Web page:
Judge Hall disagreed with the majority's reasoning in a lengthy dissent. He wrote that the majority's opinion improperly puts the burden on the plaintiff to make out a thresholdcase of discriminatory intent, rather than keeping the burden on the state when, as in section 470, a statute discriminates on its face against nonresidents with regard to a fundamental right—here, the right to practice law—under the Privileges and Immunities Clause. Id. at 287 (Hall, J., dissenting). And even if some prima facie showing of protectionist intent is required by the plaintiff, Judge Hall reasoned that Schoenefeld had provided it by virtue of the plain text of the statute that draws a facial distinction between residents and nonresidents.

The state, according to the dissent, should then have been required to demonstrate (1) that there is a substantial justification for the discrimination between residents and nonresidents regarding the fundamental right; and (2) that the discrimination imposed by the statute bears a substantial relationship to the stated justification. Id. at 292–93 (quoting Sup. Ct. of N.H. v. Piper, 470 U.S. 274, 284 (1985)). The state's justifications, including "effectuating service of legal papers, facilitating regulatory oversight of nonresident attorneys' fiduciary obligations, and making attorneys more accessible to New York courts," and the nonresident office requirement means to achieve those justifications, were unpersuasive to the dissent in an age of overnight mail delivery, fax and email (as permitted), and New York's requirement of an in-state agent for service of process.

Schoenefeld’s Argument


Schoenefeld’s petition for a writ of certiorari essentially mirrors Judge Hall’s Second Circuit dissent. She argues, in brief, that the majority’s reading of McBurney was wrong, and that both McBurneyitself as well as analogous Commerce Clause jurisprudence (as opposed to the Equal Protection Clause jurisprudence relied on by the Second Circuit majority) place the burden on the state to show sufficient justification for the statute’s discrimination or the unavailability of less restrictive means. See generally Pet. Cert. at 14–25. Schoenefeld also argues that the Second Circuit’s reasoning is in conflict with its sister circuits’ approach to analyzing statutes under the Privileges and Immunities Clause. Id. at 25–28.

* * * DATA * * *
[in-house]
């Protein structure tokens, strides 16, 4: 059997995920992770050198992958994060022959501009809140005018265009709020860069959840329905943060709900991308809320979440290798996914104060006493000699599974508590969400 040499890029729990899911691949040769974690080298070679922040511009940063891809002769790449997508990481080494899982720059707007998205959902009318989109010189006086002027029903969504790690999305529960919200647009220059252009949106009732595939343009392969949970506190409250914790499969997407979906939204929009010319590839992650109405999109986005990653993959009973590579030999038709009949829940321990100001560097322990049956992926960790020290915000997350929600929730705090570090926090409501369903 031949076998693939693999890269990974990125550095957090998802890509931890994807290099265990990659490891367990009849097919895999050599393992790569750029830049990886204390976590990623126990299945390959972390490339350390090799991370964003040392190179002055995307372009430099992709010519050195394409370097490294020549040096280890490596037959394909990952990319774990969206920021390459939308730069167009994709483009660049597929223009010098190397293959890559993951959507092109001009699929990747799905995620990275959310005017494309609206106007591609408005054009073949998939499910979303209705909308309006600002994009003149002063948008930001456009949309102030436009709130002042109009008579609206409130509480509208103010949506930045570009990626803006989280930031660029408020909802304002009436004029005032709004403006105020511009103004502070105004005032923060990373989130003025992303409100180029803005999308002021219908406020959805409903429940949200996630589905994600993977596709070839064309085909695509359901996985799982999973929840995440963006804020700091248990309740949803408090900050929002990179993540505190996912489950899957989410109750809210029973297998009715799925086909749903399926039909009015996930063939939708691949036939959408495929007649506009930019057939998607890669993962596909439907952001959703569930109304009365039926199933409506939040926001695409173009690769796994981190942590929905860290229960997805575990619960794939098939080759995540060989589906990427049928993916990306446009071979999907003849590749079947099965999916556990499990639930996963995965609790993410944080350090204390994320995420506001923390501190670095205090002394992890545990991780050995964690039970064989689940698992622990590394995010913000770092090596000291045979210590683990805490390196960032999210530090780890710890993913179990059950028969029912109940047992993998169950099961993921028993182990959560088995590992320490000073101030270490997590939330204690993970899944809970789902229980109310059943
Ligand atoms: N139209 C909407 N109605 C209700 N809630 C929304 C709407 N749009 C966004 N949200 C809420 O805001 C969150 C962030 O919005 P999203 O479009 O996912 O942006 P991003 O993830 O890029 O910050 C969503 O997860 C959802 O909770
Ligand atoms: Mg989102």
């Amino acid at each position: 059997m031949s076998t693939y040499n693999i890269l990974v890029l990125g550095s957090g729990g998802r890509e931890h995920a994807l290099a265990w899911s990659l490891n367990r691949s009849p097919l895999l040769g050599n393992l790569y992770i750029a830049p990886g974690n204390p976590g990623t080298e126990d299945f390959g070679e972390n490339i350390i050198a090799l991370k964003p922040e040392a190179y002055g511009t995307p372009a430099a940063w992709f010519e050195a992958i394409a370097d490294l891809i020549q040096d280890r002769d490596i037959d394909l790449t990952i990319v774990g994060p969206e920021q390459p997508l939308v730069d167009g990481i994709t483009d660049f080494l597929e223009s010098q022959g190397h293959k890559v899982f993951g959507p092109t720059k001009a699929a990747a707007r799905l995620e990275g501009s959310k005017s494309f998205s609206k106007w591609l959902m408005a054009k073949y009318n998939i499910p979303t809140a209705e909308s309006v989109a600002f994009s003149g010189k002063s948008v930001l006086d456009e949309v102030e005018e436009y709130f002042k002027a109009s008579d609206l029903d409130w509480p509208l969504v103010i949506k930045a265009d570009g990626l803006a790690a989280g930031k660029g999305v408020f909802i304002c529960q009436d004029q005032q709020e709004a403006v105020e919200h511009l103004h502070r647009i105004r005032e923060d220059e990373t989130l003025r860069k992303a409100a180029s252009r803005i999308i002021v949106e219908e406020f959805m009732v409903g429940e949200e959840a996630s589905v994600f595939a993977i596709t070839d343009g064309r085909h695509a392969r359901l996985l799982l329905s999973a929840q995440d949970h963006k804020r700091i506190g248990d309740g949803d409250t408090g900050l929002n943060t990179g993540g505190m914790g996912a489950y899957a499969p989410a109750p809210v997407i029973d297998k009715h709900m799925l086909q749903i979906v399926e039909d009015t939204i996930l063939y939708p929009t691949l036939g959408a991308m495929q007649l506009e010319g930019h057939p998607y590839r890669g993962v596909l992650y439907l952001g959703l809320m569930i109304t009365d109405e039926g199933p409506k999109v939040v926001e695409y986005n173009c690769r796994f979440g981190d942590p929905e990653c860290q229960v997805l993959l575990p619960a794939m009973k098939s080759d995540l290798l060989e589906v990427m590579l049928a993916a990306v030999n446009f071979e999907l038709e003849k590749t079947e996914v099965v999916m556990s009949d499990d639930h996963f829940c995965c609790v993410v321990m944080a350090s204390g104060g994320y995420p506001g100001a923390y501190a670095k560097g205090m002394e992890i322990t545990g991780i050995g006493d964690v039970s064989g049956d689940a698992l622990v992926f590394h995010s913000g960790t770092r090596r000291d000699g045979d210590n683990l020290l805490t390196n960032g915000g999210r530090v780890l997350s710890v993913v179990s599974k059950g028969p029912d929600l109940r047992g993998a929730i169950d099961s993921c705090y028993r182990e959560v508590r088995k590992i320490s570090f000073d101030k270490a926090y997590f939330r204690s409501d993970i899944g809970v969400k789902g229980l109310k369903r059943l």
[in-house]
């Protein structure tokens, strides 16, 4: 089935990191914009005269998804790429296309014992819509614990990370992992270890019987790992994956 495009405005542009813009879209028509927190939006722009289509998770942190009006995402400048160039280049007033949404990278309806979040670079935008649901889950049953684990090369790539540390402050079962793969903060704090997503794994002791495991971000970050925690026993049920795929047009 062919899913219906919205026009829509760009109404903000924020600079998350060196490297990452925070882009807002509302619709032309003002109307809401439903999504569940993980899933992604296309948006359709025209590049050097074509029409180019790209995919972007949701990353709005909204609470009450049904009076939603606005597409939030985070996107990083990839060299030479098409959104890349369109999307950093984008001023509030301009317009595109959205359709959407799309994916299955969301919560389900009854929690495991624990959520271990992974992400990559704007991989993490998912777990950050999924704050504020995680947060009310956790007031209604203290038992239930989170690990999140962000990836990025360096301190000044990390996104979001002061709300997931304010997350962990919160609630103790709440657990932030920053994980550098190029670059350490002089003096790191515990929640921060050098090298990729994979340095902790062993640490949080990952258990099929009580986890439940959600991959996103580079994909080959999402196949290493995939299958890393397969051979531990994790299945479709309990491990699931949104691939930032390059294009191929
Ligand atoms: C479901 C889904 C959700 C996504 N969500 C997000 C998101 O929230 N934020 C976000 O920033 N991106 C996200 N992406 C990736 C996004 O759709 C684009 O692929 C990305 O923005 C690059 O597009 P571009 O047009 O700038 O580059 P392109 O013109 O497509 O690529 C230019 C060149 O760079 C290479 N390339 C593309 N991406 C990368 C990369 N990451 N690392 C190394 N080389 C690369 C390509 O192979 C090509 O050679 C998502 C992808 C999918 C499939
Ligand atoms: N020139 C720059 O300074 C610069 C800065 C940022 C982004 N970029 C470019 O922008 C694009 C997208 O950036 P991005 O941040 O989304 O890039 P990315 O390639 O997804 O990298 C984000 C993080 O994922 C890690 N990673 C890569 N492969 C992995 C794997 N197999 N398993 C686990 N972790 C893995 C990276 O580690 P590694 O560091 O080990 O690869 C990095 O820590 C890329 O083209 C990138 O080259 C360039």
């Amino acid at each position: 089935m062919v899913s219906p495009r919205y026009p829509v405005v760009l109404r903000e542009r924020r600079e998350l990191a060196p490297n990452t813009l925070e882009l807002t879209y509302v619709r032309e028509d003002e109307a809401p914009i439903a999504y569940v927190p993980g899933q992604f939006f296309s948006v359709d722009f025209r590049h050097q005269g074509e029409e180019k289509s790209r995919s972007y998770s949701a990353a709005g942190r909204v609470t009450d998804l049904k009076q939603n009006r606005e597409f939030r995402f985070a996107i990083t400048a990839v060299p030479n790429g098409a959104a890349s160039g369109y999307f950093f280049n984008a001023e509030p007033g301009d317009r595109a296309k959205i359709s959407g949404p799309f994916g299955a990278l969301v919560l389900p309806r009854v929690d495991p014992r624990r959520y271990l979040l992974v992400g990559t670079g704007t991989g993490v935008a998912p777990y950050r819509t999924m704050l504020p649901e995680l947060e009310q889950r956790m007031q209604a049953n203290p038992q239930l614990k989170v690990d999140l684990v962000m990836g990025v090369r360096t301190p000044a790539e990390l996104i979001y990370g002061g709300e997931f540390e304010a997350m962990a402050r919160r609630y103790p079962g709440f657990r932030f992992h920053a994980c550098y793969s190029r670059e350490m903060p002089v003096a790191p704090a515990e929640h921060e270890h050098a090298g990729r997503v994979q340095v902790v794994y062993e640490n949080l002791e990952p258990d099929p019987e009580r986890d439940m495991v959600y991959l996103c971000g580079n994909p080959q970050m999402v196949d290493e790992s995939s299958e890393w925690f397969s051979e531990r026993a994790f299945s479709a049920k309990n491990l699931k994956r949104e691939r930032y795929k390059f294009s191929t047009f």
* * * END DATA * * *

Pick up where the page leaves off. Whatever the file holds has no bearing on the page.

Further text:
Several amici have filed briefs with the Supreme Court, each in support of Schoenefeld’s position. Among them are the Association of Corporate Counsel, the Association of Professional Responsibility, and the New Jersey Bar Association (NJBA). Of particular interest is the New Jersey Bar Association’s amicus brief, which offers itself up as a positive test case for eliminating the physical office requirement. As the NJBA points out, “there are approximately 49,000 New Jersey-admitted attorneys who are also admitted to practice in New York, and have a vital interest in the outcome of this matter.” N.J. Bar Assoc. Amicus Br. at 2. Like New York, until relatively recently, New Jersey also had a brick-and-mortar office requirement for its admitted attorneys. The state’s Supreme Court, however, amended its rule in 2013 to require only that New Jersey lawyers “designate one or more fixed locations” (not to be confused with a more stringent requirement of “maintaining” a physical location) for tasks that must be done in person, such as receipt of mail, inspection of files, or service of process. New Jersey Court Rule 1:21-1(a). Nonresident attorneys without an in-state office must also authorize the Supreme Court Clerk to accept service of process if all else fails. As the NJBA points out, “relieving attorneys of the burden of maintaining an in-state office has not negatively impacted any of the important values cited by defendants in [the Schoenefeld] case.” Id. at 18.

Where Will SCOTUS Go From Here?


The state waived its right to respond to Schoenefeld’s petition. Whether that is because the state feels confident that the Court won’t accept certiorari, or because the state genuinely does not care whether or not section 470 is struck down as unconstitutional (a position that, while some might find impossible to believe, is potentially evidenced by the state’s interpretation suggestions to the New York Court of Appeals and Second Circuit), remains to be known. What is certain, however, is that nearly all parties involved—Schoenefeld, the State of New York, and the amici—all agree that in today’s age of rapid, electronic communication, a brick-and-mortar office requirement for the practice of law should be a thing of the past.

The question remains then: In the event certiorari is granted, will New York lawmakers finally take a harder look at Judiciary Law Section 470?

 

Jacqueline M. Pasek is an associate with Jones Day in Cleveland, Ohio.